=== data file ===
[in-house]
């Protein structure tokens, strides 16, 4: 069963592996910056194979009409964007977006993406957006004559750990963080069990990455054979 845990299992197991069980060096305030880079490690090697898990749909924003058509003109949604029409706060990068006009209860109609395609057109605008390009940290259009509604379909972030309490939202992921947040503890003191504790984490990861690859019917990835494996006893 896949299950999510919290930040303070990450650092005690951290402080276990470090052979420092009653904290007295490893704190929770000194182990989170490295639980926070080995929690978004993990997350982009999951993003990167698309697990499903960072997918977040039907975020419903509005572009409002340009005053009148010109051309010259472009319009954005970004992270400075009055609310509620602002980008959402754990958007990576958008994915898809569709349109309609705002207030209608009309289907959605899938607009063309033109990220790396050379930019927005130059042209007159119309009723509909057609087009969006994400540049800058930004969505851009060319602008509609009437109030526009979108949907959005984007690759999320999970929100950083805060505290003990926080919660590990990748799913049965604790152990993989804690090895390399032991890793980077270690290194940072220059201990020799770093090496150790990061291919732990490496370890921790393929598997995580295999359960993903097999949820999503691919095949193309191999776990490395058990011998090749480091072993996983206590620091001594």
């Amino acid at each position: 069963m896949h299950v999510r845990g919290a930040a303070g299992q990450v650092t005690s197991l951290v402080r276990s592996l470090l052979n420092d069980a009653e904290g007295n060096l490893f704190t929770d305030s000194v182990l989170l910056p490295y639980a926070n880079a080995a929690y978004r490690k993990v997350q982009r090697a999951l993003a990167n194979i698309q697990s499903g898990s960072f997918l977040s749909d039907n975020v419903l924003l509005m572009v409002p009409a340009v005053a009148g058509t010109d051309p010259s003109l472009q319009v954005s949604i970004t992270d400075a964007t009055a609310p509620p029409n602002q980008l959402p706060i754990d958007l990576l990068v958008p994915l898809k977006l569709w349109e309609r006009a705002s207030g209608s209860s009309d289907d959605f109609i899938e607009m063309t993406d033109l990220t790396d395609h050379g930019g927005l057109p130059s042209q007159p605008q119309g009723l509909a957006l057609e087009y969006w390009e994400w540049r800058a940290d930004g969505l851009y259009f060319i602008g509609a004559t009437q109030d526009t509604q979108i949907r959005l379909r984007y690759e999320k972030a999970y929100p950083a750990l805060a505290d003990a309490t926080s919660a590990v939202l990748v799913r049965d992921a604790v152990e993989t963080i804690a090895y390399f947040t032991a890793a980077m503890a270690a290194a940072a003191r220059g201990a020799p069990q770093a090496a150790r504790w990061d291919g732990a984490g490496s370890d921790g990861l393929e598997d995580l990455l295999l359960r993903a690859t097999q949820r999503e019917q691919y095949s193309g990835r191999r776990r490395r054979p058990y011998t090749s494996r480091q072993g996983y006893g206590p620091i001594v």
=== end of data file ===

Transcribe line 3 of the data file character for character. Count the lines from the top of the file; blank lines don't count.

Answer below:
């Amino acid at each position: 069963m896949h299950v999510r845990g919290a930040a303070g299992q990450v650092t005690s197991l951290v402080r276990s592996l470090l052979n420092d069980a009653e904290g007295n060096l490893f704190t929770d305030s000194v182990l989170l910056p490295y639980a926070n880079a080995a929690y978004r490690k993990v997350q982009r090697a999951l993003a990167n194979i698309q697990s499903g898990s960072f997918l977040s749909d039907n975020v419903l924003l509005m572009v409002p009409a340009v005053a009148g058509t010109d051309p010259s003109l472009q319009v954005s949604i970004t992270d400075a964007t009055a609310p509620p029409n602002q980008l959402p706060i754990d958007l990576l990068v958008p994915l898809k977006l569709w349109e309609r006009a705002s207030g209608s209860s009309d289907d959605f109609i899938e607009m063309t993406d033109l990220t790396d395609h050379g930019g927005l057109p130059s042209q007159p605008q119309g009723l509909a957006l057609e087009y969006w390009e994400w540049r800058a940290d930004g969505l851009y259009f060319i602008g509609a004559t009437q109030d526009t509604q979108i949907r959005l379909r984007y690759e999320k972030a999970y929100p950083a750990l805060a505290d003990a309490t926080s919660a590990v939202l990748v799913r049965d992921a604790v152990e993989t963080i804690a090895y390399f947040t032991a890793a980077m503890a270690a290194a940072a003191r220059g201990a020799p069990q770093a090496a150790r504790w990061d291919g732990a984490g490496s370890d921790g990861l393929e598997d995580l990455l295999l359960r993903a690859t097999q949820r999503e019917q691919y095949s193309g990835r191999r776990r490395r054979p058990y011998t090749s494996r480091q072993g996983y006893g206590p620091i001594v």